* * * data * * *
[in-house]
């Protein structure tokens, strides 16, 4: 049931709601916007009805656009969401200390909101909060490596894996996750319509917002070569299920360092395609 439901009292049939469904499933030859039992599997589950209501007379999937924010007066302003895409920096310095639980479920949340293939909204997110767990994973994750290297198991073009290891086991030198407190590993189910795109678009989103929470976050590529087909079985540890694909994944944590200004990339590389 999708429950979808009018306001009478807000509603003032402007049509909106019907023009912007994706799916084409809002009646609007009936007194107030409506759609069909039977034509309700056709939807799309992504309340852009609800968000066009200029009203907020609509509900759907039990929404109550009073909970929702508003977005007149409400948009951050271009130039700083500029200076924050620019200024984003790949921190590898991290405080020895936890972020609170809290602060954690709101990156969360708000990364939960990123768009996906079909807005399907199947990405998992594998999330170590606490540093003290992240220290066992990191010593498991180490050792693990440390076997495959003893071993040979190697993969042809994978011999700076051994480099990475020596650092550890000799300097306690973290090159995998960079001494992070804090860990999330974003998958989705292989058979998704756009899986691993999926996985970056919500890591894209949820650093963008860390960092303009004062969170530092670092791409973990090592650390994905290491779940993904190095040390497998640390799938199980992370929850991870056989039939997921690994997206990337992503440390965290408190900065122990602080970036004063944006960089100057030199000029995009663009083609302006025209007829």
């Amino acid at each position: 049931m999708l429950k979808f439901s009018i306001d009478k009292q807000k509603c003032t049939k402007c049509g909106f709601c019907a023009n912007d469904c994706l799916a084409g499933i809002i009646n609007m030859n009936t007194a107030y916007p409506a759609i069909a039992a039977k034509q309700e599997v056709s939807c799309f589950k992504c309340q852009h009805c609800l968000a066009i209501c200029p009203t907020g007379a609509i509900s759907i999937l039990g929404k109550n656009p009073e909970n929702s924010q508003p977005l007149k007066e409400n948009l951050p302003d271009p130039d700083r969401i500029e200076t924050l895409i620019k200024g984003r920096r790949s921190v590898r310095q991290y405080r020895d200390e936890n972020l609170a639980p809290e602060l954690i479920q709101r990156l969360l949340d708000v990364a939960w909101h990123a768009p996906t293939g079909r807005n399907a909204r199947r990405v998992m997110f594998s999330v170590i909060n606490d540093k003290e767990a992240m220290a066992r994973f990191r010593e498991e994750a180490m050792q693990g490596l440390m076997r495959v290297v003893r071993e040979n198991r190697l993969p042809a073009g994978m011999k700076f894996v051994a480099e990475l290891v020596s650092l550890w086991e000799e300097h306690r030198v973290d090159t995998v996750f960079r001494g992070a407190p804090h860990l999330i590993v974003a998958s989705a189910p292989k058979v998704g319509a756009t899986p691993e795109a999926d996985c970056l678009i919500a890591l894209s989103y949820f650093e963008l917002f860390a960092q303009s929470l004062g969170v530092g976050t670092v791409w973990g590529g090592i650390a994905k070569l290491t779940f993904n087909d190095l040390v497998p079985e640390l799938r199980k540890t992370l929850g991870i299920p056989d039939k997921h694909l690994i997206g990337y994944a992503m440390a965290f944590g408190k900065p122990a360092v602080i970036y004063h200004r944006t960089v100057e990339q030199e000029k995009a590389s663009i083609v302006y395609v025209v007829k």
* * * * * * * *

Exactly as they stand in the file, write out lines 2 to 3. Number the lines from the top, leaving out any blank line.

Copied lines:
């Protein structure tokens, strides 16, 4: 049931709601916007009805656009969401200390909101909060490596894996996750319509917002070569299920360092395609 439901009292049939469904499933030859039992599997589950209501007379999937924010007066302003895409920096310095639980479920949340293939909204997110767990994973994750290297198991073009290891086991030198407190590993189910795109678009989103929470976050590529087909079985540890694909994944944590200004990339590389 999708429950979808009018306001009478807000509603003032402007049509909106019907023009912007994706799916084409809002009646609007009936007194107030409506759609069909039977034509309700056709939807799309992504309340852009609800968000066009200029009203907020609509509900759907039990929404109550009073909970929702508003977005007149409400948009951050271009130039700083500029200076924050620019200024984003790949921190590898991290405080020895936890972020609170809290602060954690709101990156969360708000990364939960990123768009996906079909807005399907199947990405998992594998999330170590606490540093003290992240220290066992990191010593498991180490050792693990440390076997495959003893071993040979190697993969042809994978011999700076051994480099990475020596650092550890000799300097306690973290090159995998960079001494992070804090860990999330974003998958989705292989058979998704756009899986691993999926996985970056919500890591894209949820650093963008860390960092303009004062969170530092670092791409973990090592650390994905290491779940993904190095040390497998640390799938199980992370929850991870056989039939997921690994997206990337992503440390965290408190900065122990602080970036004063944006960089100057030199000029995009663009083609302006025209007829």
């Amino acid at each position: 049931m999708l429950k979808f439901s009018i306001d009478k009292q807000k509603c003032t049939k402007c049509g909106f709601c019907a023009n912007d469904c994706l799916a084409g499933i809002i009646n609007m030859n009936t007194a107030y916007p409506a759609i069909a039992a039977k034509q309700e599997v056709s939807c799309f589950k992504c309340q852009h009805c609800l968000a066009i209501c200029p009203t907020g007379a609509i509900s759907i999937l039990g929404k109550n656009p009073e909970n929702s924010q508003p977005l007149k007066e409400n948009l951050p302003d271009p130039d700083r969401i500029e200076t924050l895409i620019k200024g984003r920096r790949s921190v590898r310095q991290y405080r020895d200390e936890n972020l609170a639980p809290e602060l954690i479920q709101r990156l969360l949340d708000v990364a939960w909101h990123a768009p996906t293939g079909r807005n399907a909204r199947r990405v998992m997110f594998s999330v170590i909060n606490d540093k003290e767990a992240m220290a066992r994973f990191r010593e498991e994750a180490m050792q693990g490596l440390m076997r495959v290297v003893r071993e040979n198991r190697l993969p042809a073009g994978m011999k700076f894996v051994a480099e990475l290891v020596s650092l550890w086991e000799e300097h306690r030198v973290d090159t995998v996750f960079r001494g992070a407190p804090h860990l999330i590993v974003a998958s989705a189910p292989k058979v998704g319509a756009t899986p691993e795109a999926d996985c970056l678009i919500a890591l894209s989103y949820f650093e963008l917002f860390a960092q303009s929470l004062g969170v530092g976050t670092v791409w973990g590529g090592i650390a994905k070569l290491t779940f993904n087909d190095l040390v497998p079985e640390l799938r199980k540890t992370l929850g991870i299920p056989d039939k997921h694909l690994i997206g990337y994944a992503m440390a965290f944590g408190k900065p122990a360092v602080i970036y004063h200004r944006t960089v100057e990339q030199e000029k995009a590389s663009i083609v302006y395609v025209v007829k």